“Why So Glum, Annie?”

The Nightmare, Johann Heinrich Füssli, 1781

I’ve been cranky as you have probably guessed.  (Posting lists of nasty names to call an ex and such.)

“Why so glum, Annie?”

You may not want to know, but I am telling you anyway.

“Too bad we won’t see Pop on Father’s Day,” Little Man said sorrowfully last evening.

“He isn’t much of a father anyway,” he added, frowning.

“Perhaps he could come out for the weekend?” I suggested. “You could ask him.”

“He’ll say he can’t afford it—it’s too expensive,” Little Man replied.

(The average salary of an attorney in his state is approximately $120,000 per year.  The average household income in his state in 2009, the last year for which data is currently available, is $48,000, at which time only roughly 25% of the populace had attained a bachelor’s degree. He has two, plus a law degree. Right.  He can’t afford it.)

deadbeat, failure, wash-out, dead-loss, dud


The phone rang after I had settled my children in for homework time.  It was one of the masters from the tae kwon do studio.  My twelve-year-old had assaulted a younger, smaller student in the locker room after class. I called my son in for questioning. Guilty. Bullying; a first.  Fortunately no one was physically hurt. Even so, I was livid.  I offered my most sincere apologies to the other parents—I’ve been on their end.  My son is now thoroughly aware of my disappointment and dismay. He understands the need to accept responsibility and make amends. He understands he may be excluded from the academy.

This came on the heels of a phone call from his school counselor.  The boy can’t sit still, his impulsivity is on the rise. They are “concerned.” Two days ago he poked a good friend with a pencil, piercing his flesh.  He says the poke was an accident, which probably isn’t entirely true.  Most certainly he is sorry.  He feels remorse.  He feels a lot of remorse.  He feels enough remorse that I worry it will make it more difficult for him to make good decisions in the future.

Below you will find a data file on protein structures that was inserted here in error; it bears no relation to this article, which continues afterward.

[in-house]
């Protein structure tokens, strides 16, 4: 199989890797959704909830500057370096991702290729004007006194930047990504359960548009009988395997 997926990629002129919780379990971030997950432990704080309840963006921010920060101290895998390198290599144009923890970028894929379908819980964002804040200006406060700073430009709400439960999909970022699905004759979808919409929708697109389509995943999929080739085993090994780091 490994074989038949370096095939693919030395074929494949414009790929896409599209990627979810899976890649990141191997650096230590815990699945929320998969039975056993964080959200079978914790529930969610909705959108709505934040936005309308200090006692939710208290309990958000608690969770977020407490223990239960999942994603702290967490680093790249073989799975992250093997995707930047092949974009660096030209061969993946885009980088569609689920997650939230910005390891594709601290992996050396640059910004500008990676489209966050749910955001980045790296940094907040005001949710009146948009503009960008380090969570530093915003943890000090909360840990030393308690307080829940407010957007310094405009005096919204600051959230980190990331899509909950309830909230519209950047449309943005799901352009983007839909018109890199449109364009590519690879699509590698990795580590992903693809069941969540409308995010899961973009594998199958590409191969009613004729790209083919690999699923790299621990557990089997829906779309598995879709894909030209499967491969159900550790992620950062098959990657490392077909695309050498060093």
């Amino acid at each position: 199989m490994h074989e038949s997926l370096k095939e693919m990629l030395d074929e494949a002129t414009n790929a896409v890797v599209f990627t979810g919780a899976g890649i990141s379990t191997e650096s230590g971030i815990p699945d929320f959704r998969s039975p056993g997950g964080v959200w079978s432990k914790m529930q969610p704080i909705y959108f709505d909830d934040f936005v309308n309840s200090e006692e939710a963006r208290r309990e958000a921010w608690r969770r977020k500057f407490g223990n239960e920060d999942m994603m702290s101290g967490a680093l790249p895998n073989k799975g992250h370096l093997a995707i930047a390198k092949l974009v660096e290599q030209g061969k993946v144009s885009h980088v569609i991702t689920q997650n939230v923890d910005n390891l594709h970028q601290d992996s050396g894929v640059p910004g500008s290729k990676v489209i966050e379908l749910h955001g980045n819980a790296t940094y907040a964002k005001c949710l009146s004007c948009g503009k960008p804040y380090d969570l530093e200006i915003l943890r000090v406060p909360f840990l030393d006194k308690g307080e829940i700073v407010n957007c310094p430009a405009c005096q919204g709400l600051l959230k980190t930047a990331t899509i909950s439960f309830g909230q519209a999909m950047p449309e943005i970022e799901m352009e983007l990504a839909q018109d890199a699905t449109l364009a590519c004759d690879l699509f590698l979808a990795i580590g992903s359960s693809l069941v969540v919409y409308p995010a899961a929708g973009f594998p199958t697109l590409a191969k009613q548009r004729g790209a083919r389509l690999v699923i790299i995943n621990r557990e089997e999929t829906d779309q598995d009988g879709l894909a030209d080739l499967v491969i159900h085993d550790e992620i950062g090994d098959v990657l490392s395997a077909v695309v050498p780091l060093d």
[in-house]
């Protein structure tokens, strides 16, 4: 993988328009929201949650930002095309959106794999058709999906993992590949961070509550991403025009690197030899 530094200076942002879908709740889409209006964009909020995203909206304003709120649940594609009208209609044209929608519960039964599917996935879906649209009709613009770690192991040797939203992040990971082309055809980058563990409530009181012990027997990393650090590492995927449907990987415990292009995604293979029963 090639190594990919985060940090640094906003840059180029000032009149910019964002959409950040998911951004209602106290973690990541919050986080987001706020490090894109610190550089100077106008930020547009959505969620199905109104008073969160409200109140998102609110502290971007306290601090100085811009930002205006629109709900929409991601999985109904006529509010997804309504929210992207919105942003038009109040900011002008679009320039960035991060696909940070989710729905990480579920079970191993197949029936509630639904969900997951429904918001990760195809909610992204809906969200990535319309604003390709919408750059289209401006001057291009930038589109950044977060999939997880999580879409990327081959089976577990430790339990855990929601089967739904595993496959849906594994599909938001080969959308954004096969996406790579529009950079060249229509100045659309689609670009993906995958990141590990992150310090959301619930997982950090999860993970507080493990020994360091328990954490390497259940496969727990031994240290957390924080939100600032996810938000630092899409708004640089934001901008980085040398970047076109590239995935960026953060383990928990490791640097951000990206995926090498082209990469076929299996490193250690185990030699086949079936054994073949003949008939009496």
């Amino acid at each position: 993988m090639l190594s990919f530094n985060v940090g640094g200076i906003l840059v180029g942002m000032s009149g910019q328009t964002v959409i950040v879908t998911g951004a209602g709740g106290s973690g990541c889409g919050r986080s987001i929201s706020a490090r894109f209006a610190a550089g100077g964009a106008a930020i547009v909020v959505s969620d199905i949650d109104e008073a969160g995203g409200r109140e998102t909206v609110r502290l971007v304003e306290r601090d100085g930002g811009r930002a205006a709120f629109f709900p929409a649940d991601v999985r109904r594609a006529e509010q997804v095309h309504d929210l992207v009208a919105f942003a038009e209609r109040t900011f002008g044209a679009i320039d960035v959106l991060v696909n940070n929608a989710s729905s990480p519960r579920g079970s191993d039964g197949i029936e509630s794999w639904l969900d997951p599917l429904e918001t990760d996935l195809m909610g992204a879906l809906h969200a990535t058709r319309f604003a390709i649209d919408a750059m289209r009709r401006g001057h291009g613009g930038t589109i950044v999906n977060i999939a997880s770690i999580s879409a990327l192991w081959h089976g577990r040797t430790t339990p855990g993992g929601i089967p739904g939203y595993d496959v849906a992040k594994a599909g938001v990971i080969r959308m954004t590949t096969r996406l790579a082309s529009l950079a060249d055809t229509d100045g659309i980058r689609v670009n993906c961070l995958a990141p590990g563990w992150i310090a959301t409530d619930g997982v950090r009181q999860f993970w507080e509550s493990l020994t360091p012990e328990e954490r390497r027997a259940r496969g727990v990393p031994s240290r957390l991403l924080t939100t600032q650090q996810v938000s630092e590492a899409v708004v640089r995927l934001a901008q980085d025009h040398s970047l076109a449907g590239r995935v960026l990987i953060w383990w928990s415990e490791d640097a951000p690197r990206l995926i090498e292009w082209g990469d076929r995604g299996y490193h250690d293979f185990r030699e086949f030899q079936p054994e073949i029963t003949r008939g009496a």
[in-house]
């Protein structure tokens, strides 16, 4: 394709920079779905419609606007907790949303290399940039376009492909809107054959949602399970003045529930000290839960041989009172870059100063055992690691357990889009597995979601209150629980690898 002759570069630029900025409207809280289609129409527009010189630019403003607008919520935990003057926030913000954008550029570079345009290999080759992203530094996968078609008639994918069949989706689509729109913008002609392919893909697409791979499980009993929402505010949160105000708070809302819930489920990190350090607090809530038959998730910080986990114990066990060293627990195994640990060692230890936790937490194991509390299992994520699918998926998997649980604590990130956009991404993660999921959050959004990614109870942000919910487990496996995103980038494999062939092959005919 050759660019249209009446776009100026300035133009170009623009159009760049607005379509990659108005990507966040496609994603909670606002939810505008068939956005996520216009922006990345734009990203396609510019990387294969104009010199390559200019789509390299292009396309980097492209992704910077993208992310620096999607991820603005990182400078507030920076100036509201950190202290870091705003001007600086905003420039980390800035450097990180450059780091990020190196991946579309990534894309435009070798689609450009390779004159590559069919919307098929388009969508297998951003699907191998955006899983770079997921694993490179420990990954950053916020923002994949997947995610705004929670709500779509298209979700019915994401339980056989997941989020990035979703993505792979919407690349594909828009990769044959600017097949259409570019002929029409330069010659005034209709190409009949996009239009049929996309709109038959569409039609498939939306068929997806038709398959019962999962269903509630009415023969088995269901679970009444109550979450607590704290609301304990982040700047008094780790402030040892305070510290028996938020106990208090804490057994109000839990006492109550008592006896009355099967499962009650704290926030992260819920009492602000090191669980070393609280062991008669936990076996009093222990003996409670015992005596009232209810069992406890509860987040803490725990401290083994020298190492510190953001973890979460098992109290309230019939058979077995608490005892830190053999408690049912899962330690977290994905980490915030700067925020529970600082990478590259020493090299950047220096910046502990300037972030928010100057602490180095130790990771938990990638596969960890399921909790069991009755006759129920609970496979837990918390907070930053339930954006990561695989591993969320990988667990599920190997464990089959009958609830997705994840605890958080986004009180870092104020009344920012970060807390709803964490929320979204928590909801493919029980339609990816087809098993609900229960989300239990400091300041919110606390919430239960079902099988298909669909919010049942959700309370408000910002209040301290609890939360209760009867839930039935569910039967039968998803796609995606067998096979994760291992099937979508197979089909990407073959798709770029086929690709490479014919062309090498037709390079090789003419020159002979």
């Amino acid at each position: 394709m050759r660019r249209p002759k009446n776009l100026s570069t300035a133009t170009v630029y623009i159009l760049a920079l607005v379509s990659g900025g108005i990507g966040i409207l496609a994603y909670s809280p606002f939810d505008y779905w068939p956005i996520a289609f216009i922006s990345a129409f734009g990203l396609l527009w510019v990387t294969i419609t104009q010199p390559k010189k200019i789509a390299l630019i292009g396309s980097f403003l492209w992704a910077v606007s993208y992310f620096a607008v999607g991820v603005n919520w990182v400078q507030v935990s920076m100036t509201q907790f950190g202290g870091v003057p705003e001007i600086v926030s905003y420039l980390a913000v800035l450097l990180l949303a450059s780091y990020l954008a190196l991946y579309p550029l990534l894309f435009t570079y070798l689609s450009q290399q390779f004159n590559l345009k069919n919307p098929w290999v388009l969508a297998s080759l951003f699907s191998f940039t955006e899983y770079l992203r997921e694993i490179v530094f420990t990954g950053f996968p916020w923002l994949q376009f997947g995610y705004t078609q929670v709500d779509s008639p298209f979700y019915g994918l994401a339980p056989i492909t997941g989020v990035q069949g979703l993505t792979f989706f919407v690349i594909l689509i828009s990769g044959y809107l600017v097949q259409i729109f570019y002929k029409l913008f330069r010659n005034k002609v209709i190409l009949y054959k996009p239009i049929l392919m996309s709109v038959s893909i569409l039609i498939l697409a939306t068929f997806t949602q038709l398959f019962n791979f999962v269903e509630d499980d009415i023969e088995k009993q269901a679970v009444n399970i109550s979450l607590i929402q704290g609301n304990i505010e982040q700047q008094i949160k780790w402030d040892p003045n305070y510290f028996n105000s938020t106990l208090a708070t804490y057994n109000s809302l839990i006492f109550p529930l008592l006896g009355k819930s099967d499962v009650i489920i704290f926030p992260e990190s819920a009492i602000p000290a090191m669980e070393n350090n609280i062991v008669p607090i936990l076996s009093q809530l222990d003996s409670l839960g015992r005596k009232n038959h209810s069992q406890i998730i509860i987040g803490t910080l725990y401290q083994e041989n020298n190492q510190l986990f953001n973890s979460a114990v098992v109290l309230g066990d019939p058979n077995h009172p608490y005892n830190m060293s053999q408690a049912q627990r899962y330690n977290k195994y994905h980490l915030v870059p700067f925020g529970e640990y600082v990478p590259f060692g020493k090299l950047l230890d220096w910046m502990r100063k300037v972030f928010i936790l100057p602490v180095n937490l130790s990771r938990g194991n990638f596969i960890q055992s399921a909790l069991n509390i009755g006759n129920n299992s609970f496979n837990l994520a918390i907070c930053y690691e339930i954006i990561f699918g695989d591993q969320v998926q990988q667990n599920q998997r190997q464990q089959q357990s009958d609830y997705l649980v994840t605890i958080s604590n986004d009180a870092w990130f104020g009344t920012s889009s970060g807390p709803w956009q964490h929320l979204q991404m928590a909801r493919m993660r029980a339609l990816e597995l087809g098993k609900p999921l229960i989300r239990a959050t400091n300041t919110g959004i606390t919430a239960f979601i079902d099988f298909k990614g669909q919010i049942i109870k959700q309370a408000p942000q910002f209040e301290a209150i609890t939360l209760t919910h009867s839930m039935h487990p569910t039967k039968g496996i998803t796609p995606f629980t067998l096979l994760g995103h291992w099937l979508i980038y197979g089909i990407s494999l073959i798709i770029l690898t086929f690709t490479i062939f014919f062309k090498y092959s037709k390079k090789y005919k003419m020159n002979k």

“What is going on?” his counselor inquired.  “Anything worrying you?”

“The summer,” he said flatly.

The prospect of visitation looms.

empty-headed dolt, simpleton, perfidious lout, soulless douchebag, ne’er-do-well

At bedtime we discussed matters.

“Last summer my alcoholic father split my brother’s head open with a sledgehammer!  I’m just worried, okay?!” he shouted.

You ain’t the only one, kid.  “What a stupid pee pee head,” I whispered to myself, breathing.

3 comments to “Why So Glum, Annie?”

  • FrustratedStepmom

    Your little men have such big weights on their wee little shoulders… *hugs* It's SO hard to watch that and know you can tell them a million times that it'll all be okay but you know you really have little control and they are going to feel how they're going to feel anyways. :(

    My heart hurts so much for you and your family…hopefully Senor Asshat will just happen to miss the fact that it's summer and won't try to arrange any visits and VOILA! it'll be the school year again.

    Sending peace and love to all of you…

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  • endurovet

    My son also begins the dreaded countdown weeks & weeks before the period of summer visitation starts:

    When he was younger, it was all about counting "sleeps" – "How many sleeps until I see you again Mommy?"

    now expressed in moodiness, poor appetite, bad sleep, stomachaches & headaches…

    He gave up his beloved tae kwon do in March – just too much pressure between increased schoolwork & a complete lack of support from his father (of course I told everyone except my closest friends & my parents that it was "schoolwork", smiling a false, bright one! "Schoolwork has to come first!")

    I feel like such a shit, planning things to keep myself busy while he'll be gone & actually looking forward to 'em, but what else can I do? All the lovely co-parenting guides stress that I should be demonstrating that I have a happy, full & productive existence that ISN'T obsessively focused on my son's welfare – but it's hard when his father's commitment to that self-same welfare has always been in doubt.

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    • Oh darlin', I feel your pain. I hate to admit it, but in years past I have seriously over-functioned for the kids on their visits, helping them pack things to occupy their time which are not inappropriate or dangerous like the things their father most often plans or provides. Hang in there, girl.